• Ed Kramer was hired at Image West in January 1981, trained on Scanimate by Roy Weinstock, and became the last fully-trained analog-era Animator to use Scanimate for production work. For two years he and Peter Koczera were the primary animators at Image West, with Peter handling many of the higher-profile network jobs and Ed handling the majority of day-to-day clients. Ed's more well-known animation from this period includes openings for "The Merv Griffin Show," The 1982 Baseball World Series on ...

  • EDK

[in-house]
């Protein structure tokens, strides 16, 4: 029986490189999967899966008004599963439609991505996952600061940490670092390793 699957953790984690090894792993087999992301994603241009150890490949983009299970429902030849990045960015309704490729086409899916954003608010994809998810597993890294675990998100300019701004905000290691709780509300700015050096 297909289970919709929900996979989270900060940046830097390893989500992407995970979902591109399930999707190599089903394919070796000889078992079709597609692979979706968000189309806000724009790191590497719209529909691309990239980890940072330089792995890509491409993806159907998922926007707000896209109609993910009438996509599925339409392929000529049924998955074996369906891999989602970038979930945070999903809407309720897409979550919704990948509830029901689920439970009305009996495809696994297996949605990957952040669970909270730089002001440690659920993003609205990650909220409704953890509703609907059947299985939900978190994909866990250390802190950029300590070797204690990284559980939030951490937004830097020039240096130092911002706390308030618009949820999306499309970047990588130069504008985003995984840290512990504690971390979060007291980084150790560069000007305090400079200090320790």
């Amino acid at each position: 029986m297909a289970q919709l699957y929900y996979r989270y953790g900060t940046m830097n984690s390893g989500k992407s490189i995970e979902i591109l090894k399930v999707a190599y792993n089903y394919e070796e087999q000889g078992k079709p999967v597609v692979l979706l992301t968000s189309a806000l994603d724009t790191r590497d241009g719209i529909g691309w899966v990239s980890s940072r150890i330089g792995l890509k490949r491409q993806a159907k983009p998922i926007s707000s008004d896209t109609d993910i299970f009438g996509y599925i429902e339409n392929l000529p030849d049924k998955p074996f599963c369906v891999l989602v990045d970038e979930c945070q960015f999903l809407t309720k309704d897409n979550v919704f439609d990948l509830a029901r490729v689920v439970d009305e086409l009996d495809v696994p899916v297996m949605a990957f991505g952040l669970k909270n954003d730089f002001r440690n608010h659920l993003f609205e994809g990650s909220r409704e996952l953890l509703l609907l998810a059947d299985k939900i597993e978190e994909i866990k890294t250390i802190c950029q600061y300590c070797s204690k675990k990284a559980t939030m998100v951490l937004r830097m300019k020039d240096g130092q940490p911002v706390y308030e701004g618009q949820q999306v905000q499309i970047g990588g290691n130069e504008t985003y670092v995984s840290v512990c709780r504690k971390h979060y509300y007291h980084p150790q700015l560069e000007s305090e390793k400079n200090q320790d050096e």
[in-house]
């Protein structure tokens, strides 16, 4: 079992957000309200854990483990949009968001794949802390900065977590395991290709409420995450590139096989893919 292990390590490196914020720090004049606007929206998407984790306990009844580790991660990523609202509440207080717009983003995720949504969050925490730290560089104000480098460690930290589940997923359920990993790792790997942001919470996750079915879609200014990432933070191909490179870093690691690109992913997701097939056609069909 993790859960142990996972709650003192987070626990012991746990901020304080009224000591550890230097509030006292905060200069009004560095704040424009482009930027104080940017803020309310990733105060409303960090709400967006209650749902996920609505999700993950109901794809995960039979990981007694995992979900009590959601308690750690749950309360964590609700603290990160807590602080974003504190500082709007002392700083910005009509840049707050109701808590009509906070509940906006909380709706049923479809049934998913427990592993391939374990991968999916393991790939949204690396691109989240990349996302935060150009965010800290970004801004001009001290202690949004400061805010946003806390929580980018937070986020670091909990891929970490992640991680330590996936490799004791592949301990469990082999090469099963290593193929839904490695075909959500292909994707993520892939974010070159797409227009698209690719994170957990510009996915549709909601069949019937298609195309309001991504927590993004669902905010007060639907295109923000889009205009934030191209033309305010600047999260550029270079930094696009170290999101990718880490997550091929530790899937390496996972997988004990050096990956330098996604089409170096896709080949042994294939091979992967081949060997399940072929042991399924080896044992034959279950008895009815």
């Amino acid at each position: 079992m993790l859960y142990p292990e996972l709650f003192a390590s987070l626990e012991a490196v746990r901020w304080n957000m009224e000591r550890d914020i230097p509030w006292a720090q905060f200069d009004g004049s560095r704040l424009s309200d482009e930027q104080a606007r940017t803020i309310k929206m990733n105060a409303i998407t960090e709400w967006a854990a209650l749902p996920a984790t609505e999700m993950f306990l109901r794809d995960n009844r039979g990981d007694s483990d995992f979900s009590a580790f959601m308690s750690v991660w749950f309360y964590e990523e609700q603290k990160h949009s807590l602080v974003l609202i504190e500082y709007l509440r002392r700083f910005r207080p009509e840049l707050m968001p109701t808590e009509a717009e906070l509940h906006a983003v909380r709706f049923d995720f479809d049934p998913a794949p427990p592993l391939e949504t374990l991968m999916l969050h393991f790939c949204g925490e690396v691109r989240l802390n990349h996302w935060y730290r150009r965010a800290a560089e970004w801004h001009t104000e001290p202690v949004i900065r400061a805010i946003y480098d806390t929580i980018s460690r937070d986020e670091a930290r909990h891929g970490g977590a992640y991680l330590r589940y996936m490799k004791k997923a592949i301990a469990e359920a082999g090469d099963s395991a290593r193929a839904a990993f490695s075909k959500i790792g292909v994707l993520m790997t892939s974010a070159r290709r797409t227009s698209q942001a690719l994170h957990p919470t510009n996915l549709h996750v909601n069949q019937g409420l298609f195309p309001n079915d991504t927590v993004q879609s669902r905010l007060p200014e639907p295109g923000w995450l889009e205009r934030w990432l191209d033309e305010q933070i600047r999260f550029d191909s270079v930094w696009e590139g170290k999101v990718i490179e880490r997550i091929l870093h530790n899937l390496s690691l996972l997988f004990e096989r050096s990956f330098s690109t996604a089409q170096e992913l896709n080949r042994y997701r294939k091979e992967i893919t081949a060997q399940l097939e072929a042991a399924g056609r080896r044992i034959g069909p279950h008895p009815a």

Ed Kramer was hired at Image West in January 1981, trained on Scanimate by Roy Weinstock, and became the last fully-trained analog-era Animator to use Scanimate for production work.  For two years he and Peter Koczera were the primary animators at Image West, with Peter handling many of the higher-profile network jobs and Ed handling the majority of day-to-day clients.  Ed's more well-known animation from this period includes openings for "The Merv Griffin Show," The 1982 Baseball World Series on NBC, and the "Space Sucker" video game from an episode of the TV show "Diff'rent Strokes."